And little by little, out of this crowd of people who seemed to look, and to dress, and to talk very much alike,—venerable bearded men, who were the heads of great schools of painting, or poetry, or criticism, or were the papas of great offspring; elderly, quaintly dressed ladies, who were somebody’s wife, or mother, or sister; youngish men, with manners at once exotically courteous, and curiously free and easy, in velveteen coats and mustard‐coloured shooting‐jackets or elegiac‐looking dress‐coats, all rising in poetry, or art, or page: 300 criticism; young ladies, varying from sixteen to six‐and‐thirty, with hair cut like medieval pages, or tousled like mœnads, or tucked away under caps like eighteenth‐century housekeepers, habited in limp and stayless garments, picturesque and economical, with Japanese chintzes for brocade, and flannel instead of stamped velvets—most of which young ladies appeared at one period, past, present, or future, to own a connection with the Slade school, and all of whom, when not poets or painters themselves, were the belongings of some such, or madly in love with the great sonneteer such a one, or the great colourist such another;—out of all this confusion there began gradually to detach themselves and assume consistency in Anne’s mind one or two personalities, some of whom attracted, and some of whom repelled her, as we shall see further on; but to all these people, vague or distinct, attractive or repulsive, Miss Brown felt a kind of gratitude—something, in an infinitesimal degree, of the thankfulness for undeserved kindness and courtesy which page: 301 constituted a large part of her love for Hamlin.

It was a curious state of things, thus to be introduced by a man whom she knew at once so much and so little, to this exclusive and esoteric sort of people; and whenever the thought would come upon her how completely and utterly she, the daughter of the dockyard workman of Spezia, the former servant of the little Perrys, was foreign to all this, it made her feel alone and giddy, like one standing on a rock and watching the waters below.

Such was the condition of things when one morning, about three weeks after Anne’s arrival, Hamlin put upon the luncheon‐table a note addressed to Miss Brown.

“It’s an invitation to Mrs Argiropoulo’s big party on the twenty‐seventh,” he said; “you must go, Miss Brown. She’s an awful being herself; but you’ll see all the most interesting people in London at her house. Edith Spencer or Miss Pringle can take you, if Aunt Claudia feel too tired.”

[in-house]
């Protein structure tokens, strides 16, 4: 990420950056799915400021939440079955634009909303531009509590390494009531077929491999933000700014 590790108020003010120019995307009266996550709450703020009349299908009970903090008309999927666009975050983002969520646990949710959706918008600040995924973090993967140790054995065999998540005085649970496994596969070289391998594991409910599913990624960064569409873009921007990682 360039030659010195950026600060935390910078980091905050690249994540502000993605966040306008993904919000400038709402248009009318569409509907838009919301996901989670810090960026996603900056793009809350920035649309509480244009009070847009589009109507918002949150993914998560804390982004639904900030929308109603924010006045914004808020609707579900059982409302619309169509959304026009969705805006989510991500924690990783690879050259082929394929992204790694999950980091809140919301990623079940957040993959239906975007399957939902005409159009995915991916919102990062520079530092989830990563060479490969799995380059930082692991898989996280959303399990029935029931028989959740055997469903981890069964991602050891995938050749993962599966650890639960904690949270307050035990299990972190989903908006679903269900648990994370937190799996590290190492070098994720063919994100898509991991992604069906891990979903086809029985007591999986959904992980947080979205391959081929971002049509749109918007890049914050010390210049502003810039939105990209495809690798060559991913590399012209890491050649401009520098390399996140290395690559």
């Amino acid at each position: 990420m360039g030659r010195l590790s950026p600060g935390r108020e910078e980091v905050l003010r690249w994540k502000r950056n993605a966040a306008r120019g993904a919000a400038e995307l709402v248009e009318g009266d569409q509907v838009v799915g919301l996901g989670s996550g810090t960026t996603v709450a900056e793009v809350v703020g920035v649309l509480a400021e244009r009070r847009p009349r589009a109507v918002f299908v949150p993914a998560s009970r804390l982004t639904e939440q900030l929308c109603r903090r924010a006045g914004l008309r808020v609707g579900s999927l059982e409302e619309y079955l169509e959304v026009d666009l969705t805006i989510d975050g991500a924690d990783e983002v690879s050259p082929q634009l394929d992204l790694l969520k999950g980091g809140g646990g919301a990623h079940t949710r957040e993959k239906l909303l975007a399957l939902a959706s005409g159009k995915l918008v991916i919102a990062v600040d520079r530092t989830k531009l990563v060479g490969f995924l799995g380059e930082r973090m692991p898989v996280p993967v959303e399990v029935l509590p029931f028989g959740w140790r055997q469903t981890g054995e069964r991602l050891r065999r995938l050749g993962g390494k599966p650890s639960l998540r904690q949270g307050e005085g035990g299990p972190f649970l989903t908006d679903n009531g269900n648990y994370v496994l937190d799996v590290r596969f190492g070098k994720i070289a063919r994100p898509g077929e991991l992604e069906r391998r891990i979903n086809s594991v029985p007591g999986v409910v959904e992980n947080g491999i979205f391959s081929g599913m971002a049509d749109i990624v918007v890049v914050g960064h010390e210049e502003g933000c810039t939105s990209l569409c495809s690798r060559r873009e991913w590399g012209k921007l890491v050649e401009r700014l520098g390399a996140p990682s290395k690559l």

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“Aunt Claudia always feels too tired,” answered Mrs Macgregor, in a bitter little tone. Anne could not quite understand this amiable and cynical old lady, who was at once devotedly attached to her nephew, and perpetually railing at his friends. A fear seized her lest, in her vague, almost somnambulic introduction into æsthetic society, she might have unconsciously neglected the woman who, proud of her birth as she was, requested this workman’s daughter to address and consider her as her aunt.

“Oh, won’t you go?” cried Anne; “won’t you go, Mrs Macgregor?”

“The fact is,” hesitated Hamlin, “that—you see—Mrs Argiropoulo invites comparatively few people, and—”

“That she wants only celebrities, or great folk, or pretty girls,” interrupted Aunt Claudia, with her friendly cynicism, “or, as she expresses it, that she wants no padding. So you must go with Mrs Spencer or Miss Pringle, my dear.”

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“But it is abominable; it is most rude of Mrs Argiropoulo; and I certainly won’t go anywhere where Aunt Claudia has not been invited.”

“Nonsense, Nan,” silenced the old lady; “you’re not up to this lion‐hunting world yet. Where there are so many geniuses on the loose, and so many professed beauties, there are no chairs for old women, except countesses or school board managers.”

“But since you think Mrs Argiropoulo hateful,” persisted Anne, addressing Hamlin, “why should you wish me to go? You know I would much rather not; and I think, considering her rudeness to your aunt, you ought not to wish me to go.”

“As you choose, Miss Brown,” cried Hamlin, peevishly.

“Don’t be absurd, Anne—you must go,” insisted Mrs Macgregor. “Listen: Watty has actually been addling his brains doing dressmaking; he has invented a dress for you to go to the party, so you will break his heart if you refuse.”

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Anne looked in amazement; and Hamlin reddened.

“I hope you will not deem it a liberty on my part, Miss Brown,” he said; “but as I knew that this invitation was coming, I ventured to make a sketch of the sort of dress which I think would become you, and to give it to a woman who has made dresses from artists’ directions; of course, if you don’t think it pretty, you won’t dream of putting it on. But I could not resist the temptation.”

Miss Brown scarcely knew what to say or feel: there was in her a moment’s humiliation at being so completely Hamlin’s property as to warrant this; then she felt grateful and ashamed of her ingratitude.

“If you had shown me the sketch, I daresay I could have made up the dress myself,” she said.

“I fear my sketch might not have been very intelligible to any one who had not experience of making such things.”

“Perhaps not,” answered Anne, thinking of page: 305 all the dresses for Miss Curzon and the little Perrys which she had made in her day. “It was very good of you, Mr Hamlin.”